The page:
MP3 PD3 - Street Scene
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10 MP3 Songs
JAZZ: Jazz Fusion, JAZZ: World Fusion
"Tone, nuance and balance are their strong points. Pete Downes plays guitar, both electric and acoustic, with a distinctively bright and crystalline sound, while bassist Andy Coe and drummer Tim Bruce match him to perfection."
Isn't it gratifying to come across a CD that surprises you? You look at the line-up and have certain expectations and then you find them, partially at least, up-ended. Such was the case with this recording by a trio I haven't heard of before. Together they have put together a set of self-composed tunes that explore notions of what a jazz guitar trio might be about whilst allowing their inclinations to wander further.
From 'Kind Of Blue' Miles in the shape of 'New Bop' they travel through some rockier territory on '9 + 7' where Downes' guitar shifts from clipped mellow chords to a ringing, wailing solo. Preceded by some solid bass he unleashes lines that cut through sharp and clear, raising the energy levels. I was reminded a little of Metheny around the time of 'American Garage' but Downes wears his influences lightly and whatever he's absorbed has been merged into a style that boasts a certain individuality.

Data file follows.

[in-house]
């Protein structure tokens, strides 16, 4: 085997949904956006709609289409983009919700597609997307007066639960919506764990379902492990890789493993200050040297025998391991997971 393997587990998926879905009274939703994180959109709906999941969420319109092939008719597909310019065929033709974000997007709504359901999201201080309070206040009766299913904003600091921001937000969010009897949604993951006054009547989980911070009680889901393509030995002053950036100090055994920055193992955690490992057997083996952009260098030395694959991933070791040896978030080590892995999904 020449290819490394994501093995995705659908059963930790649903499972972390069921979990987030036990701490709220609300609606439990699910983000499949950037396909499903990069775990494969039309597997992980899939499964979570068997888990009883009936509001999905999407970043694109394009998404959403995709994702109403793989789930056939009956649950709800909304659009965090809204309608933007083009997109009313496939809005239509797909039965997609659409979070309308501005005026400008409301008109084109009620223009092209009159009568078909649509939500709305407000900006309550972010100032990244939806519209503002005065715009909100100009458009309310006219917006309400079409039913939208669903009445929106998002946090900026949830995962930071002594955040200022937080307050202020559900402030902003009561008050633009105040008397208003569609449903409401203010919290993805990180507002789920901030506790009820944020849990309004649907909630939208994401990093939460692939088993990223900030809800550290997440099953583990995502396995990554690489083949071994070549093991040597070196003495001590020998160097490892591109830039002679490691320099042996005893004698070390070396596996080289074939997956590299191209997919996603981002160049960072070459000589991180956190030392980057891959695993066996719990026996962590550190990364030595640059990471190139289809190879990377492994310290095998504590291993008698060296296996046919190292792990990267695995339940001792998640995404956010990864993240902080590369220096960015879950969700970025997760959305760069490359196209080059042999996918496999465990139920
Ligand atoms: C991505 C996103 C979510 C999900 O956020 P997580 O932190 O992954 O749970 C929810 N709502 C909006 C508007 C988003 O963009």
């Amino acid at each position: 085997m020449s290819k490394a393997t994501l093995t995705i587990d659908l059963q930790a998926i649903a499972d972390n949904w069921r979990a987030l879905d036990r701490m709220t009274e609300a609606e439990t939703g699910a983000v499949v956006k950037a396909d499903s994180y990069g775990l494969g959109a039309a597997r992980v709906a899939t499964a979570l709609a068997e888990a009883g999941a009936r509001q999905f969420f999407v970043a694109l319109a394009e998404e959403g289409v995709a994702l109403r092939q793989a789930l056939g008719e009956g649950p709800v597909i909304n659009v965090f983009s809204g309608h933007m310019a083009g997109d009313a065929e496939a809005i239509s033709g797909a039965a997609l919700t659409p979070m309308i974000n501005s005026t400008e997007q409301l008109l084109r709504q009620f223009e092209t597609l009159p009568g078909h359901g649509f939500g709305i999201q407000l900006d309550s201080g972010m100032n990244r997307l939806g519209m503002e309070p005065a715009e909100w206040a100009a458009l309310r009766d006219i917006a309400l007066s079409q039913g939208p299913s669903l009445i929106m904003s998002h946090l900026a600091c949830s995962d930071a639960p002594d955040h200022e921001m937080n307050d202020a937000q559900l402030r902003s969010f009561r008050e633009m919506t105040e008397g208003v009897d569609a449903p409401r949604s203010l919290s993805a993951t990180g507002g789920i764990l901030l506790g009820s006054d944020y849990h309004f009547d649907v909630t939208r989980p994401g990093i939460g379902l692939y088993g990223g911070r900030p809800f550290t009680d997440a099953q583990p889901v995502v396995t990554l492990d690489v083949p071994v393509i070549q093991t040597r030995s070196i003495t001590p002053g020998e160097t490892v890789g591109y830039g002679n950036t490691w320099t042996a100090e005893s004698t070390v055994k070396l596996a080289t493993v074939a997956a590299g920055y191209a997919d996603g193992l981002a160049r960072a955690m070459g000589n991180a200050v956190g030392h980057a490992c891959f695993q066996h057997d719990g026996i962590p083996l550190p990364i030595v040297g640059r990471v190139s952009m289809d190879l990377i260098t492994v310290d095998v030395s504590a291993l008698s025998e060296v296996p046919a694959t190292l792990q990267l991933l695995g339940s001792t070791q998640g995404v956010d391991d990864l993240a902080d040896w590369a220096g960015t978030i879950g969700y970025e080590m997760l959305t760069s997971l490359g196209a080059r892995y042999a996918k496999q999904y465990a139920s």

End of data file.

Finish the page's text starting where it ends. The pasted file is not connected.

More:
His playing isn't confined to the electric guitar either. On 'Gabrielle' he picks the acoustic in restrained, semi-classical mode, once again with clarity and poise. But the most memorable contribution here is from the acoustic bass as Coe brings the bow to bear on the closing section. He holds a dark note against Downes' filigree picking then takes a solo that combines a lightness of touch with resonant melancholy. Quite breath-taking and a model of succinctness.